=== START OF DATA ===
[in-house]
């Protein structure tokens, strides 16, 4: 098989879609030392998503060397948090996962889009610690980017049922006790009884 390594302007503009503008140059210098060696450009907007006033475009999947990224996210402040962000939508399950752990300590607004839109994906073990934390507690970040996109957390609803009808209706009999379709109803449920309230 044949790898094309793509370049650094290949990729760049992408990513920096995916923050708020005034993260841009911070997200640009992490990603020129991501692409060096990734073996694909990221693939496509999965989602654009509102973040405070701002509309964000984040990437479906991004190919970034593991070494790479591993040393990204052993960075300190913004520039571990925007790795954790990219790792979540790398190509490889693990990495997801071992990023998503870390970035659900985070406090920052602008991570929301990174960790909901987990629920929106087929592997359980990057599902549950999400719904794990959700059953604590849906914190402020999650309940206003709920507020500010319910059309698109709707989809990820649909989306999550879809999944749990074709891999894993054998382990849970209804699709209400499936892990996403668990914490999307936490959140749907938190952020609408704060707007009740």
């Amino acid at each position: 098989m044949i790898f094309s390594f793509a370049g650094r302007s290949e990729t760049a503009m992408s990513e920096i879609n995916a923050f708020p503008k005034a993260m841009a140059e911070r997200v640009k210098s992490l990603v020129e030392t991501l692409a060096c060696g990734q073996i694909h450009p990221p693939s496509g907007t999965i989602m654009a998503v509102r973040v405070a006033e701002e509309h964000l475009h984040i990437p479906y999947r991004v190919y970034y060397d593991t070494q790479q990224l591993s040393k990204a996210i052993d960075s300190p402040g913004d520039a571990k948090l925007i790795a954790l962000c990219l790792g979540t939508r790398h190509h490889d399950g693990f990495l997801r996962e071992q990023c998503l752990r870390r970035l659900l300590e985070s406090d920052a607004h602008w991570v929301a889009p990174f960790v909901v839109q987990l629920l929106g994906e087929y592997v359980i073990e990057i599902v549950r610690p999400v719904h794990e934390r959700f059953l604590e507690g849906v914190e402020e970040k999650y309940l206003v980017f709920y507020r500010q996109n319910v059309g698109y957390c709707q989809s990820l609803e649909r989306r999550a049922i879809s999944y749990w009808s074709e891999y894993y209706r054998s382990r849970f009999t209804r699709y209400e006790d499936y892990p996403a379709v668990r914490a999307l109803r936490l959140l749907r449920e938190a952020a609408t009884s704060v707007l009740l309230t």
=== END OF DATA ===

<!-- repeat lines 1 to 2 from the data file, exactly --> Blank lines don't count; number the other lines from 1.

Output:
[in-house]
């Protein structure tokens, strides 16, 4: 098989879609030392998503060397948090996962889009610690980017049922006790009884 390594302007503009503008140059210098060696450009907007006033475009999947990224996210402040962000939508399950752990300590607004839109994906073990934390507690970040996109957390609803009808209706009999379709109803449920309230 044949790898094309793509370049650094290949990729760049992408990513920096995916923050708020005034993260841009911070997200640009992490990603020129991501692409060096990734073996694909990221693939496509999965989602654009509102973040405070701002509309964000984040990437479906991004190919970034593991070494790479591993040393990204052993960075300190913004520039571990925007790795954790990219790792979540790398190509490889693990990495997801071992990023998503870390970035659900985070406090920052602008991570929301990174960790909901987990629920929106087929592997359980990057599902549950999400719904794990959700059953604590849906914190402020999650309940206003709920507020500010319910059309698109709707989809990820649909989306999550879809999944749990074709891999894993054998382990849970209804699709209400499936892990996403668990914490999307936490959140749907938190952020609408704060707007009740």